It's been a busy week, and I'm glad I've made an effort to stop for a quick lunch while I'm moving through each day. I function better if I've eaten something - no one needs a stager with low blood sugar. Can you imagine? Oh the horror.
I've come to realize that the act of disposing of your lunch remains at some restaurants can be a nerve-wracking task. I think the trend toward recycling has added new elements to "disposal" in general. I'm a recycler. I'm even making a concerted effort to do a better job of breaking down boxes so they lay flat in my recycling bin and also to rinse things out before I toss them on the pile. I get it. Recycling is good.
But now that recycling is becoming the norm, we don't just toss everything we have left over into one big trash can. Now we need to sort things: trash, compost, paper, plastic, silverware, plates, trays, etc. They all need to go in a specific place when we're done with our meal. I get a little anxious if there's a line behind me pressuring me to get my tray cleared quickly - you have to really think about where things go. I'll even wait at my table until it looks like the trash station is clearing out just so I can sort my paper and plastic in peace.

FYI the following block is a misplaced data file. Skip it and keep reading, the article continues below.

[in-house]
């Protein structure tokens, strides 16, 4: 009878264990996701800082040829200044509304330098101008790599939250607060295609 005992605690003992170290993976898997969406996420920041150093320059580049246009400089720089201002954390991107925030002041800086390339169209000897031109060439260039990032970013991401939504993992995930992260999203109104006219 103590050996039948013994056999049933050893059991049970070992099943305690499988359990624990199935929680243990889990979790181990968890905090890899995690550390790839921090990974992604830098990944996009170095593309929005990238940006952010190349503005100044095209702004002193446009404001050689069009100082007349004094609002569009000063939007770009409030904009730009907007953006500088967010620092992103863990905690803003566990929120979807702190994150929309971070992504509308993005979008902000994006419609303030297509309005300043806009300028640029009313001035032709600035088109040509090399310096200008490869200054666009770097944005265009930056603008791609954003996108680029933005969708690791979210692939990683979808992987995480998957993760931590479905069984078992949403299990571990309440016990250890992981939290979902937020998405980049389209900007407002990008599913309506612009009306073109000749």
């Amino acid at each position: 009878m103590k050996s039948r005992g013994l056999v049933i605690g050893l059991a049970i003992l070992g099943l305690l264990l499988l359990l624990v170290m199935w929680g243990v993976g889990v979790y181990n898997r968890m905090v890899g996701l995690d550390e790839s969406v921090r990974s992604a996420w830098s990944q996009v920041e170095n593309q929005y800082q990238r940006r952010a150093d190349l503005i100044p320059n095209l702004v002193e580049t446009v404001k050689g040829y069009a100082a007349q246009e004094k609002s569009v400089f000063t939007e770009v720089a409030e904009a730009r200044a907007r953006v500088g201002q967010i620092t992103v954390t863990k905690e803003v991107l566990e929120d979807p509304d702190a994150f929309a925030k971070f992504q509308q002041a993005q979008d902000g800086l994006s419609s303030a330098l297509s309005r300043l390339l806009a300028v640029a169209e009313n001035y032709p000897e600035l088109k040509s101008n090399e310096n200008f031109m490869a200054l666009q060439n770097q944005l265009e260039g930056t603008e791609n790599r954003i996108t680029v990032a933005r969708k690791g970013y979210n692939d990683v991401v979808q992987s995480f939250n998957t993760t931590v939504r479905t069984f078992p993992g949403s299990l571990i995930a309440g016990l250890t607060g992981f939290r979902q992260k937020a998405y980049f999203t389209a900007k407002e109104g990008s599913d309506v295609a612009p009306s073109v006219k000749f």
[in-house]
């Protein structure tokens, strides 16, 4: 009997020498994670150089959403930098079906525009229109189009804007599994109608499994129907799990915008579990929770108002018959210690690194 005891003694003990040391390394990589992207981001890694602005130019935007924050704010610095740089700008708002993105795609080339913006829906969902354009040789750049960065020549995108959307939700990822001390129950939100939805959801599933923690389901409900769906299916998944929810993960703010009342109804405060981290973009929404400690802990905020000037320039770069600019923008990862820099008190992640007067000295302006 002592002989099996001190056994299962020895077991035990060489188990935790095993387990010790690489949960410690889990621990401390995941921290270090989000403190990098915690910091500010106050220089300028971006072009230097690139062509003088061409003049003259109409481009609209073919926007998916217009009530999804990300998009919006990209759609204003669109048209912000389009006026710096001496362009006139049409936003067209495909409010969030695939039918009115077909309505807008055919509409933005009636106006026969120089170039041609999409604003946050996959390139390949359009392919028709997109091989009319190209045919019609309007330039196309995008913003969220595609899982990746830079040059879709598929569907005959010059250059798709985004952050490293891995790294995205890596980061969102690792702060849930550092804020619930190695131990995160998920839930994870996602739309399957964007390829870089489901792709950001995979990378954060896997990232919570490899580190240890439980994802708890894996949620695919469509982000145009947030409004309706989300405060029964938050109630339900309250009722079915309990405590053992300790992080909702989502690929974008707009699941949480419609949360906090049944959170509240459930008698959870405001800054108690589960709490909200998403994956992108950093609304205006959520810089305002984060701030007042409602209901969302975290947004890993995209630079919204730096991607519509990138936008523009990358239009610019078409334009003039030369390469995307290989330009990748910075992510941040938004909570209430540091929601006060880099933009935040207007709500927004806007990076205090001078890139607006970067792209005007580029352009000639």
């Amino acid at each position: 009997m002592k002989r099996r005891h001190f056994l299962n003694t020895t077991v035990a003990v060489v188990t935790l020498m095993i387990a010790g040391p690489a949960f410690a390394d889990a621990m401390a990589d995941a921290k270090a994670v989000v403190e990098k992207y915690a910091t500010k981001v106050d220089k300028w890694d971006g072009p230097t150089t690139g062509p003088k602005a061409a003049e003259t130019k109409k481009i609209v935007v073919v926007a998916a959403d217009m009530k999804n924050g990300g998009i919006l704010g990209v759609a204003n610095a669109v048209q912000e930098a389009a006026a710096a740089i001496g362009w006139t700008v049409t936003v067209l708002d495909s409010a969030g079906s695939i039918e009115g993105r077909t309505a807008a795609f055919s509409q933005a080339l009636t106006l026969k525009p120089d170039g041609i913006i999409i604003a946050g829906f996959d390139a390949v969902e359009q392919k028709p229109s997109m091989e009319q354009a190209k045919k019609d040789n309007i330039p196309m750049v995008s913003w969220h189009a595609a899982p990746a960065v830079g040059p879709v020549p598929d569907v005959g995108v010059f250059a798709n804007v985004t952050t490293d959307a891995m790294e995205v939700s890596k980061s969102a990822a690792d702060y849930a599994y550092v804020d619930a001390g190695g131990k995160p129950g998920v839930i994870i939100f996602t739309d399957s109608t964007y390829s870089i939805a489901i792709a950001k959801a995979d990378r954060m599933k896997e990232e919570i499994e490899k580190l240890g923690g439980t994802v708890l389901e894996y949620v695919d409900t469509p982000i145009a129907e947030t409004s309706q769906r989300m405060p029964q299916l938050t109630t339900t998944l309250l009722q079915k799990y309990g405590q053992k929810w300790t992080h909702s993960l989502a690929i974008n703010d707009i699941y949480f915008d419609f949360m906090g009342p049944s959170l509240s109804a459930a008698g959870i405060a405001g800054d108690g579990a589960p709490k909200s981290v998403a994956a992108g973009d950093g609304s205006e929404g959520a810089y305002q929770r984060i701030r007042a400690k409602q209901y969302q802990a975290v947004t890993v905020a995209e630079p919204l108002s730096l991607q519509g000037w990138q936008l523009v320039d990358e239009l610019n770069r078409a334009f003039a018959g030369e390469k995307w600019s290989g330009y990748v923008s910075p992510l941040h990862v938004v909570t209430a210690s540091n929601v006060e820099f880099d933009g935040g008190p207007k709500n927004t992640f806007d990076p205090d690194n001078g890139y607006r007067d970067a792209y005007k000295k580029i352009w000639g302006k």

The worst place for this kind of sorting has to be Whole Foods. They started this trend I think, but they've also made it the most difficult. Whole Foods has their trash system broken into no less than five sections and each section comes with a handy framed example of what each particular piece of trash should look like for its associated disposal zone. But sometimes the examples they provide become outdated and don't match what the Prepared Foods department is using to serve food. I end up holding my empty container up to the framed examples and guessing to myself the chemical make-up what my Sonoma chicken salad came in. Is it recyclable? Would it dissolve on a compost pile? Maybe it's just plain old trash? I think it's made out of corn. Did my food taste like corn? Could I just eat the container? The stream of consciousness alone takes quite a while.
Sometimes I just cram my plastics and papers in my grocery bag and dispose of it all at home. It's easier and that way I can practice my speed sorting skills on my own. After a little private practice, the next time I dine at Whole Foods, I plan to amaze the other lunch-goers with my flawless execution of trash disposal. Little victories mean so much.
I'm wearing this.
I've had this vest for three years and could never find a way to work it into my rotation. I bought it at Anthropologie when I was feeling extra funky, then got it home and wondered what in the world I was going to do with a long, knit vest. I don't know why I didn't think about using it with a t-shirt and jeans. Duh.
gratitude: the smell of roast chicken, simplicity, lamps, yoga
thanks and love.